Children's Voice Article, September/October, 2004
When the Supreme Court agreed to hear the case of Roper v. Simmons this summer, it took up a cause begun in the 19th Century but still being fought to ensure justice for children today.
In 1899, authorities in Cook County, Illinois, established a juvenile justice system separate from the adult criminal justice system to divert young offenders from the destructive punishments of criminal courts and encourage rehabilitation based on the individual's needs. Now, more than 100 years later, children as young as 16 or 17, like Christopher Simmons, find themselves on death row for quite serious crimes, leaving us to debate whether children and adults should be treated in exactly the same way.
Over the last several years, 49 states and the District of Columbia have passed laws making it easier for juveniles to be tried as adults through statutory exclusion, mandatory waiver, direct file by prosecutors, or presumptive waiver legislation. Twenty-three states now permit capital punishment for juveniles. These changes came about as lawmakers increasingly focused on the seriousness of crimes, without meaningful examination of the perpetrator's age as a mitigating factor. Lawmakers who stood in the way were labeled soft on crime.
The ethical and moral implications surrounding Roper v. Simmons are compelling, and the arguments cover a lot of territory. The United States is one of only a handful of nations that continue to execute minors, in violation of several international human rights agreements. Moreover, the deterrence effect of the death penalty is unproven and even less likely to motivate teens, who often consider themselves immortal. But one of the most important arguments against executing minors has come from the halls of science, not a law library.
Psychologists have long recognized that children differ from adults in terms of cognitive development, impulse and emotional control, and judgment capability. It's why our nation doesn't allow those under 18 to vote, enter into contracts, drink alcohol, or serve in the military. But in the last few years, research has revealed specific chemical and biological differences between the cognition of a teen and that of an adult.
Doctors at UCLA, for example, have shown that the frontal lobe of the brain--which allows us to prioritize thoughts, anticipate consequences, and control impulses--is the last part of the brain to fully develop, and it undergoes the greatest change during adolescence. Harvard researchers have even shown that underdevelopment of this region makes teens more prone to react using another part of the brain, the amygdala, which is much more instinctual.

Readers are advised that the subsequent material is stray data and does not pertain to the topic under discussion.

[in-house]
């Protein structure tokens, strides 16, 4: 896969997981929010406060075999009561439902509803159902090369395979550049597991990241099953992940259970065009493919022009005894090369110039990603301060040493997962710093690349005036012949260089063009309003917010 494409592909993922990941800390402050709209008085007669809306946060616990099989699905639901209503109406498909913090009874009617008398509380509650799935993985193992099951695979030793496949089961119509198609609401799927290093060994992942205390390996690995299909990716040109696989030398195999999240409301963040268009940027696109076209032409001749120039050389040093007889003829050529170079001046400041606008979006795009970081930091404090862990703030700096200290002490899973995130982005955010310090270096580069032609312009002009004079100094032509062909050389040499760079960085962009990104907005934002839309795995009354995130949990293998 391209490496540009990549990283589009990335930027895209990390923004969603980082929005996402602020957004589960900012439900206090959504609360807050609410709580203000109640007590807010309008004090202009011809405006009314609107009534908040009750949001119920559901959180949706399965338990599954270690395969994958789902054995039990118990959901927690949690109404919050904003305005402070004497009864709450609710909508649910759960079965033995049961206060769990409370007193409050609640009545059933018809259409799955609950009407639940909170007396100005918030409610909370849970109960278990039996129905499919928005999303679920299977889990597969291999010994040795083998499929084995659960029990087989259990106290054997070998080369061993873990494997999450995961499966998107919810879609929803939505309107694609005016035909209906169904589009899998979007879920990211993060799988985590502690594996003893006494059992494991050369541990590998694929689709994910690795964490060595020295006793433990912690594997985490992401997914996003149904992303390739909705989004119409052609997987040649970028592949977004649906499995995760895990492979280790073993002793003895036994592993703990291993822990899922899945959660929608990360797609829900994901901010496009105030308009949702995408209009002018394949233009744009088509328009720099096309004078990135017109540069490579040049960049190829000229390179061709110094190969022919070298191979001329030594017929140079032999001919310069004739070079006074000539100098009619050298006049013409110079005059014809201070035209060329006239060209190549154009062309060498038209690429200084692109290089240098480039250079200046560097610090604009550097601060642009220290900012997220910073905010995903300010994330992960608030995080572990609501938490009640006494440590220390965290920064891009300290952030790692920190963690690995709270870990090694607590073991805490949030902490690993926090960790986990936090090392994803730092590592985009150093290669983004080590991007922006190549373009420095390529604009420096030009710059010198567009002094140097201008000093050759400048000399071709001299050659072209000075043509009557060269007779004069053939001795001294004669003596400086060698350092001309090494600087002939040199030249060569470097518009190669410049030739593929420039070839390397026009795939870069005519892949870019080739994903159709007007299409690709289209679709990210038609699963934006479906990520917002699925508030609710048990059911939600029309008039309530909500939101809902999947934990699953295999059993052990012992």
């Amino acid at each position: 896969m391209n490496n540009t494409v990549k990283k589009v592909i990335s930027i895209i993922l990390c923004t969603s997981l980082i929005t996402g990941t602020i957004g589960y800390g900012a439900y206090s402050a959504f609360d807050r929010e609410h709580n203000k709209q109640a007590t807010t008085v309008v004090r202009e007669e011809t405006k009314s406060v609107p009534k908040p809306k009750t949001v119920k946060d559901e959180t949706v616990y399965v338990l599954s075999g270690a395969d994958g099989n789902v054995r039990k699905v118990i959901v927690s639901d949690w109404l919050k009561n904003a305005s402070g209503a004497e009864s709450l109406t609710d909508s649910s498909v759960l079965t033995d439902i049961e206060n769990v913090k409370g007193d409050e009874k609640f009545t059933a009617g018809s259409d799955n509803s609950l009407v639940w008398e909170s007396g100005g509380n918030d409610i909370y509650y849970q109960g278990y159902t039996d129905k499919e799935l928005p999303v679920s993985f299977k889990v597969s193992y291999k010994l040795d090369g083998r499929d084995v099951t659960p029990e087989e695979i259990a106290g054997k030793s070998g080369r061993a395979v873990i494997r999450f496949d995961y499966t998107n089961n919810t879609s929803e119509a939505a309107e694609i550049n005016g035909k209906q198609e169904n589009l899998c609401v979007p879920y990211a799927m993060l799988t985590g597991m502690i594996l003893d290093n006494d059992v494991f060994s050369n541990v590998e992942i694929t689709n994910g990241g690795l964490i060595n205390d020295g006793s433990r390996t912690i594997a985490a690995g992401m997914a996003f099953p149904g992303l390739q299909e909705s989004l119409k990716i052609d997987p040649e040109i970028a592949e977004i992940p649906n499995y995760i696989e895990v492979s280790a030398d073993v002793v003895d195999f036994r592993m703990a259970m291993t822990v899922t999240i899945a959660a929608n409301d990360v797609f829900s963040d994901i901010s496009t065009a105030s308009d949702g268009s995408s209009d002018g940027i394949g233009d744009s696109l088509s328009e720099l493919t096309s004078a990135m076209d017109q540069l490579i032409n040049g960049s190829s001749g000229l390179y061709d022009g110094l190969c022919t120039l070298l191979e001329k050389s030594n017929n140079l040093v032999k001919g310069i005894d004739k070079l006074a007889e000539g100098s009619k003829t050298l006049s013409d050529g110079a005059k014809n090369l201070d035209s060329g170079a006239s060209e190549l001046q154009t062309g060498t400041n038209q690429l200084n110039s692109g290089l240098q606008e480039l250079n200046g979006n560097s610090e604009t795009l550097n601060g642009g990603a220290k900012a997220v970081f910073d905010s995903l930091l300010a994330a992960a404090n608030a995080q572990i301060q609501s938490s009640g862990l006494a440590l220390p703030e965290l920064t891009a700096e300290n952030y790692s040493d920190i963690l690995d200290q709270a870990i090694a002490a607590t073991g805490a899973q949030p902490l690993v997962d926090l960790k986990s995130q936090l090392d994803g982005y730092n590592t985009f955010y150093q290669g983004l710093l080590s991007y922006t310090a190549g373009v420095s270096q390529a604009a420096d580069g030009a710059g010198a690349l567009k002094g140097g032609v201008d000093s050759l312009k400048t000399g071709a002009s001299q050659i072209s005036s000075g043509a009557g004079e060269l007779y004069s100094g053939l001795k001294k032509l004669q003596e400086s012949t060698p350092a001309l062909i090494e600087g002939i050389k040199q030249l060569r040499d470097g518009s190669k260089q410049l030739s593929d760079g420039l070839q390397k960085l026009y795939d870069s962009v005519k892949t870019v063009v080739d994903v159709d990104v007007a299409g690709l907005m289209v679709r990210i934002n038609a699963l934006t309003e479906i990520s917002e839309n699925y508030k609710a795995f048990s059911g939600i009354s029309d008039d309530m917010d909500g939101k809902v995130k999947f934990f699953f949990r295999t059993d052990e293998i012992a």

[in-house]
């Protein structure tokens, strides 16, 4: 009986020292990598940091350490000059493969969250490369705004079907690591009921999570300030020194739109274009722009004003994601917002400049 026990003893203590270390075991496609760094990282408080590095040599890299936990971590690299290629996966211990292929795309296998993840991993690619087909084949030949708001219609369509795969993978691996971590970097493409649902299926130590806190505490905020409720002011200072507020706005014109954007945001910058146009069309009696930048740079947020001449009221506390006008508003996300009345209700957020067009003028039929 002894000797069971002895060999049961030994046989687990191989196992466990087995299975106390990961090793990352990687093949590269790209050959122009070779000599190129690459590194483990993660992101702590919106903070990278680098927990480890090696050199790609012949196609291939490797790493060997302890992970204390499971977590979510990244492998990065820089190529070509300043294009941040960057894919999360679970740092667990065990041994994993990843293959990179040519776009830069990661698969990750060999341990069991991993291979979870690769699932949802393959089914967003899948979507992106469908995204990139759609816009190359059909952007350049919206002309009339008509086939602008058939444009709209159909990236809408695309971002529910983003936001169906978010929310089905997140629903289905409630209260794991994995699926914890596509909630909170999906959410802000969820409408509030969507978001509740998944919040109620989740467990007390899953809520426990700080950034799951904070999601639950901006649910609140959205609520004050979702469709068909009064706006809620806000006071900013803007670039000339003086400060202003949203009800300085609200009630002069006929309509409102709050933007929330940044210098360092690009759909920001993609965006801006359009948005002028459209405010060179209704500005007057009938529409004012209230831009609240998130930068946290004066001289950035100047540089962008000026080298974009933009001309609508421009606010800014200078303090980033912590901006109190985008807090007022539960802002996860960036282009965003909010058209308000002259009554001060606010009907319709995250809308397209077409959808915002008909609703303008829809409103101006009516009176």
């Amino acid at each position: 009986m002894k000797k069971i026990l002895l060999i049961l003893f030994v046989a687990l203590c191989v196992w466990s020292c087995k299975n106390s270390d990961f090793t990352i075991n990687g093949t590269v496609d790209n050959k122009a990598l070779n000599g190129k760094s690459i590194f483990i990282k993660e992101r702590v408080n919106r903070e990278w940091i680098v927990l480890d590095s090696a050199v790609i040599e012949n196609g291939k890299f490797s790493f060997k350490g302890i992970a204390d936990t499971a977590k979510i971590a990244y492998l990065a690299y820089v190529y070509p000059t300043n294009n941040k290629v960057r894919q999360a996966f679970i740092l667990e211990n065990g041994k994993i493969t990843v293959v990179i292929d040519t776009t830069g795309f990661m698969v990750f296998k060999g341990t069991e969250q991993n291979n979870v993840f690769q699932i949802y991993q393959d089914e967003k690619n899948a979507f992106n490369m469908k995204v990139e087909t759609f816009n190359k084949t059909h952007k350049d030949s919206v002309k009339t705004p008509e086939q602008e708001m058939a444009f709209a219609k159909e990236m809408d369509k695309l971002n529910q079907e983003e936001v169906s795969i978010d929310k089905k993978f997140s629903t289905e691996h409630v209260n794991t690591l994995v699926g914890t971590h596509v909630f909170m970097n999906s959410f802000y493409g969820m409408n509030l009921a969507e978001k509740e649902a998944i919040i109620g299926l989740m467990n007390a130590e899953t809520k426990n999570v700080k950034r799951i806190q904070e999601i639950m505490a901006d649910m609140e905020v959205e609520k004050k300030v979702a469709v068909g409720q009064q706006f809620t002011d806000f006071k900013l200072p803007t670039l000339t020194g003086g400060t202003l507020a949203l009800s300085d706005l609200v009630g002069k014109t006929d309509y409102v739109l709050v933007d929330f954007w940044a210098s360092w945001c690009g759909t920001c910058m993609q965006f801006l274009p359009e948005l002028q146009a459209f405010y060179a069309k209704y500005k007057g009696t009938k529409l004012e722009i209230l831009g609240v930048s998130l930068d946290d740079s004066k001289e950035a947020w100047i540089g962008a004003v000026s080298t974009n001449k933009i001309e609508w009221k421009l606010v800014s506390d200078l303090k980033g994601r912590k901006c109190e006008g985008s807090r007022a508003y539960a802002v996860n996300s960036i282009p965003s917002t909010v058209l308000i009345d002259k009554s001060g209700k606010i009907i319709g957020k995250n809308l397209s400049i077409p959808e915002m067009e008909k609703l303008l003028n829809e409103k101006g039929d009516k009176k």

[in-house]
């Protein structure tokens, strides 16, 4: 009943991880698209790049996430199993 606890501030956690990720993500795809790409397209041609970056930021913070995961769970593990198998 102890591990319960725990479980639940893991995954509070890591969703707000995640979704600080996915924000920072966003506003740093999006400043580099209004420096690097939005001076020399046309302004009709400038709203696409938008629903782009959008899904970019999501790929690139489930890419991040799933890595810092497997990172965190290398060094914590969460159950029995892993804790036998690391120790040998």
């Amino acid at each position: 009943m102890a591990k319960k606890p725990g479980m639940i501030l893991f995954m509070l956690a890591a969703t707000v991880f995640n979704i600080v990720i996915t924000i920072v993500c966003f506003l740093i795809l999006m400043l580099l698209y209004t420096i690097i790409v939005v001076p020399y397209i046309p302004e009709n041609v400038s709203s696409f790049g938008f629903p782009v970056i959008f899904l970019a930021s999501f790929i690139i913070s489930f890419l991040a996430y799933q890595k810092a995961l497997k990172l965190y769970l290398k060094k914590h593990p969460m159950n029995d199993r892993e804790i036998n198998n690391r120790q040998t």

This research has led many to conclude that brain development is not complete until the early 20s, meaning the biological age of maturity should be older than 18, and a far cry from 16 or 17--the age at which youth in many states have been subject to the death penalty.
Fortunately, in recent years, some justices have spoken out against executing minors, labeling it a "shameful practice" and a "relic of the past . . . inconsistent with evolving standards of decency in a civilized society." In 2002, when the Supreme Court handed down a decision on Atkins v. Virginia prohibiting the execution of mentally retarded criminals as cruel and unusual punishment, some thought the justices might also reconsider the treatment of juveniles.
Justice John Paul Stevens, writing the majority opinion, noted that although mentally retarded people frequently understand the difference between right and wrong and are competent to stand trial, their intellectual impairments leave them with a decreased capacity to process information, communicate, learn from mistakes, reason logically, control impulses, and understand others' reactions. Sound familiar? Much of the new biological evidence confirms that teenagers' brains are still developing the capacity to make precisely these distinctions.
Christopher Simmons, who was just 17 at the time of his offense, had been both physically and mentally abused by his stepfather, a chronic alcoholic. A psychologist also noted that Simmons had a "longstanding history of abusing alcohol and marijuana, beginning at age 13 . . . and suffered from a schizotypal personality disorder."
His circumstances aren't unique among youth on death row. Add these complications to the host of typical developmental issues, and the odds are clearly stacked against many of these teens, paving the way for an injustice.
There's no question Christopher Simmons committed a terrible crime in 1993, when he and an accomplice tied up a woman and threw her into a river from a railroad trestle after she recognized him during a burglary. His victim's family and friends have every right to demand a severe punishment for the young man who took her life. His background is no excuse for his actions--many teens with tragic upbringings find a way out of their circumstances and turn away from a life of crime and violence.
But in many ways, Christopher Simmons is a victim as well. Let's hope the Supreme Court understands that taking the life of a young person in this case is far from a just solution--in fact, it takes us one step farther away from the civilized society we all want for all our children.
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